Already by the end of 2019, according to Iran’s then-Energy Minister, Reza Ardakanian, Iran and Iraq’s power grids had become fully synchronized to provide electricity to both countries by dint of the new Amarah-Karkheh 400-KV transmission line stretching over 73 kilometers. This also ‘paves the way for increasing energy exports to Iraq in the near future, from the current 1,361 megawatts per day now,’ he said. He added that Iran’s electricity exports to other neighboring countries in the Iranian calendar year ended on 19 March 2020 reached over 8 billion kilowatt-hours (kWh), a mean average increase of 27.6 percent year-on-year. This network, Ardakanian added, did not include the parallel network connections that Iran was consolidating in terms both of direct electricity and gas exchanges, which then included Turkmenistan and Turkey. This, in turn, he said, would be part of the overall project to establish a joint Arab electricity market.
Although supposedly aimed at helping Iraq reduce its electricity and gas imports from Iran, the second major deal announced last week is in the same ‘pan-Arab’ power market vein, with Saudi Arabia and Iraq signing a memorandum of understanding to connect their electricity grids, according to local news reports. Iraqi Electricity Minister, Adel Karim, said the link-up would be completed within two years, but no further details were provided on precisely how the grids will be connected. No clarification was given either on what was meant exactly by Saudi Energy Minister Prince Abdulaziz bin Salman’s announcement at the same time that: “The Iraqi-Saudi cooperation is not limited to the electrical connection only, but rather it is the beginning of a joint collective action.” This comment followed on from news that work has now begun on the Saudi-Egypt interconnection project, which marks the region’s first major high voltage direct current interconnection, allowing the two countries to exchange up to 3,000MW of electricity.
Given the crossovers in these apparently Saudi-led power networks and the Iranian-led ones, though, it seems reasonable to conjecture that the ongoing games being played by various Middle Eastern countries to alternately appear as an ally of the U.S. and then of China might be giving way to a more regional-centric Arab alliance that may also include non-Arab Iran, given its shared Muslim faith. Following secret meetings in April 2021 in Baghdad between high-level Saudis and their Iranian counterparts, Saudi Crown Prince, Mohammed bin Salman, said that he sought “good” relations with Iran. He added: “Iran is a neighboring country, and all we aspire for is a good and special relationship with Iran,…We do not want Iran’s situation to be difficult. On the contrary, we want Iran to grow … and to push the region and the world towards prosperity.”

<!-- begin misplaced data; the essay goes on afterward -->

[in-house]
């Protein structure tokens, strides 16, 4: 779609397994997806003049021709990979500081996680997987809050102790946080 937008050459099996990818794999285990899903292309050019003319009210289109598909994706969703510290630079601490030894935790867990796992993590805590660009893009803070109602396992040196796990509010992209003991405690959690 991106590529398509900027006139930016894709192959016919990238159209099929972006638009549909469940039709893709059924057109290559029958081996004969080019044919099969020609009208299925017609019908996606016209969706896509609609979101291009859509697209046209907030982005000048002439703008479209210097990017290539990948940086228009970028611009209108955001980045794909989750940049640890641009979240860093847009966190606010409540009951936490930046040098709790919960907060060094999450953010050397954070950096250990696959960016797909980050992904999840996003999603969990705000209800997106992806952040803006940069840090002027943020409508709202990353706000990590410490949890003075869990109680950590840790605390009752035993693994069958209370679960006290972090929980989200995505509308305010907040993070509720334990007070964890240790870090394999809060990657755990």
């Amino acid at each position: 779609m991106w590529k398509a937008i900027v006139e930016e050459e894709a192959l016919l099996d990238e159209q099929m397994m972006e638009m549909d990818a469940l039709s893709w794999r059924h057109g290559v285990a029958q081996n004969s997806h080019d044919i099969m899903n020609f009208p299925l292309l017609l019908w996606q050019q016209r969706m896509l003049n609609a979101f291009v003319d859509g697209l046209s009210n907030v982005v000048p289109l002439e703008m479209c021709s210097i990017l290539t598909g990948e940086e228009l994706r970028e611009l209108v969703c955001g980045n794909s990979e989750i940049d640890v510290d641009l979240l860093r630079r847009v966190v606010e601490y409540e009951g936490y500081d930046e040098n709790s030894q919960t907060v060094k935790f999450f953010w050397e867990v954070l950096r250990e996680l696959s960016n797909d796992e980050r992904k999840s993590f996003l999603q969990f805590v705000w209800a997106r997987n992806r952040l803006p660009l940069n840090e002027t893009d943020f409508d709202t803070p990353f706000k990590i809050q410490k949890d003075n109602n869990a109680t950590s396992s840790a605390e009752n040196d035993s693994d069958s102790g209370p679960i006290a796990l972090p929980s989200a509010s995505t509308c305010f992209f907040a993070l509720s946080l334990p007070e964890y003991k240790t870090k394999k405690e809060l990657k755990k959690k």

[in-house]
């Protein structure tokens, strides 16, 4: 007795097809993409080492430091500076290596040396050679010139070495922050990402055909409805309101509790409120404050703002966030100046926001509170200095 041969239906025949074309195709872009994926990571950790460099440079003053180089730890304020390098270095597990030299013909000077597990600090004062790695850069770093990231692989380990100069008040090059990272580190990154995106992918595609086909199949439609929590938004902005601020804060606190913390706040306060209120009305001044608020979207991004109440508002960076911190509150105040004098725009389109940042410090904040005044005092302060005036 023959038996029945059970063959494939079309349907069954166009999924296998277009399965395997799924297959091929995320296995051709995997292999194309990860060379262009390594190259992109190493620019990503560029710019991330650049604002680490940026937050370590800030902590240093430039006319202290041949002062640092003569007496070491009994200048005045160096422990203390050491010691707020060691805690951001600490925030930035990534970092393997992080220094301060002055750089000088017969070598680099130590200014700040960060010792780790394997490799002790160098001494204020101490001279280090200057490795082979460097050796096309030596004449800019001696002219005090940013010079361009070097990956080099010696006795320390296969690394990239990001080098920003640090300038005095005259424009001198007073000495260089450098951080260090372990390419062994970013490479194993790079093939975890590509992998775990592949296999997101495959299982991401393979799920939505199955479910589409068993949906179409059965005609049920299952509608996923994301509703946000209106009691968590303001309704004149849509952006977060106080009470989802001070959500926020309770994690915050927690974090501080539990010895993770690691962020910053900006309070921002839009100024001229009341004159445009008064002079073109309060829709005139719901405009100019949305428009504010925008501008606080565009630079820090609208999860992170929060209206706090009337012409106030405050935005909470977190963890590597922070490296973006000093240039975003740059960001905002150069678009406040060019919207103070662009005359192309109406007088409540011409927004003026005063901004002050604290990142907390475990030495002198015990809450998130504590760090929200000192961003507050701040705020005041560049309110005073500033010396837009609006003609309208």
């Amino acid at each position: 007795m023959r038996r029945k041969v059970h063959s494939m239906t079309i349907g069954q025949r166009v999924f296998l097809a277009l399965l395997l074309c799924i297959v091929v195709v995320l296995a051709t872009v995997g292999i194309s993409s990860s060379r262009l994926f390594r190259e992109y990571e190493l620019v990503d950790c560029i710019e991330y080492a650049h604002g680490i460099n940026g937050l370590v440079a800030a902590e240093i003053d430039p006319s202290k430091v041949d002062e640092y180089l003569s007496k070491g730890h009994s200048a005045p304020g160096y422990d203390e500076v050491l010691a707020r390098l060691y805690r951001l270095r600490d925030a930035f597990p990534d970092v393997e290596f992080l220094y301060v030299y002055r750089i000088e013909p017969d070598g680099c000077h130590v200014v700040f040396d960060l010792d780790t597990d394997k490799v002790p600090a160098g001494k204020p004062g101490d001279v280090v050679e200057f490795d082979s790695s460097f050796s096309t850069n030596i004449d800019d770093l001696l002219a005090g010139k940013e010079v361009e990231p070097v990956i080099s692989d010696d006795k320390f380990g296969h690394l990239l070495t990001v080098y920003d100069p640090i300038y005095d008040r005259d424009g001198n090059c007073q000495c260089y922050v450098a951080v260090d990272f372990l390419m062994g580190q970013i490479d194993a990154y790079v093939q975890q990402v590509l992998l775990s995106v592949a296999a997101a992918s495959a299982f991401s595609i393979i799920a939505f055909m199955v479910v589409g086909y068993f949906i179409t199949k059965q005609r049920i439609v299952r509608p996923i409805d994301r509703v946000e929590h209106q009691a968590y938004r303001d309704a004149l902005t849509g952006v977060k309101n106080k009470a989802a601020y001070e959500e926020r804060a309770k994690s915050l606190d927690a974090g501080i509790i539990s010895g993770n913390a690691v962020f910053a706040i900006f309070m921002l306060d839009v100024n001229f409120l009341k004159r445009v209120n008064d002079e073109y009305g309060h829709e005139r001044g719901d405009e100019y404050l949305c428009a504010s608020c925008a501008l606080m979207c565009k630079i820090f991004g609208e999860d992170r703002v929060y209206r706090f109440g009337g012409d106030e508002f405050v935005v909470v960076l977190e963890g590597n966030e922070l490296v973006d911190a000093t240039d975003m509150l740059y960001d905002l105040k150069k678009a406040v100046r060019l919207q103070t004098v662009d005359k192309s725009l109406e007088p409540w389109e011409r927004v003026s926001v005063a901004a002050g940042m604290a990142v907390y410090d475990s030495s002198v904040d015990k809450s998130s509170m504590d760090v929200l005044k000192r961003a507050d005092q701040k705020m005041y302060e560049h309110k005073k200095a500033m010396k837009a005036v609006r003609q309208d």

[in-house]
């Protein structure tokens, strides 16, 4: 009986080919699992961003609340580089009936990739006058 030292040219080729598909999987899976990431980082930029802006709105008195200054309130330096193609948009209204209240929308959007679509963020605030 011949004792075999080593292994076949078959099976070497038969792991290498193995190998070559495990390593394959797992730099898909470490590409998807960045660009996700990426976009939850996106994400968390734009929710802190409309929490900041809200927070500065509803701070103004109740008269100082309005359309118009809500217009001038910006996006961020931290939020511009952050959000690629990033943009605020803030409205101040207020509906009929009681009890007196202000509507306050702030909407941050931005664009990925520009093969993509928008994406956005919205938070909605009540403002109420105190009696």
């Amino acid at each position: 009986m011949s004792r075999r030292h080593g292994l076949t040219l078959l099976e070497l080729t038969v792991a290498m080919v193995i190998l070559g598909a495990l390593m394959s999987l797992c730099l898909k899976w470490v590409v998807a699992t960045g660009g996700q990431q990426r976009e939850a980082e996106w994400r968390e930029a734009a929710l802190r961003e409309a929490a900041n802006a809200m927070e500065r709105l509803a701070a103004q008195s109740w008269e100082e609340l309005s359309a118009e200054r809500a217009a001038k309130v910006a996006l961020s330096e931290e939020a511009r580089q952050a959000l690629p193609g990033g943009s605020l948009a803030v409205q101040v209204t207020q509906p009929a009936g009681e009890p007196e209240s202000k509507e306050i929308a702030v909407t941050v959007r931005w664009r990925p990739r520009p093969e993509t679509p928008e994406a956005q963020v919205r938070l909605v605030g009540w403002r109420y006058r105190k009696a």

A resurgence of such a pan-regional cohesion and ideology would come as a blow both to the U.S. and China’s policies in the region, both of which in part depend on the ideas formalized in the ‘Kissinger Doctrine’ for the Middle East, as analyzed in-depth in my new book on the global oil markets. Broadly speaking, after the ‘Yom Kippur War’-related oil embargo, several senior U.S. politicians understood that the coordinated stoppage in oil flows by Middle Eastern states marked a fundamental shift in the world balance of power between the developing nations that produced oil and the developed industrial nations that consumed it. One such person was Henry Kissinger, the U.S. geopolitical strategist who served as National Security Advisor from January 1969 to November 1975 and as Secretary of State from September 1973 to January 1977. At that point, the U.S. lacked the crude oil production that would emerge with the shale oil boom that began in earnest in the last decade, so it was desperate to avoid repeats of the Arab states banding together again to control global oil prices and, with that, to significantly affect the U.S. economy and its political power across the world.
One way it could do that was to consistently undermine any political cohesion between the Middle Eastern countries. This was precisely the approach that Kissinger made a cornerstone of U.S. foreign policy from less than a year after the end of the 1973/74 embargo to arguably the present day. This ‘constructive ambiguity’, as the broader policy was generally referred to, involved letting various Arab states – on a rotating basis – believe that the U.S. was ‘on their side’, whilst all the time pursuing policies that created divisions between them. For China too, such cohesion would create problems for its ‘OBOR’ vision, given its well-documented intolerance of religious freedom of expression, most notable recently in the handling of its own indigenous Muslim population – the Uyghurs.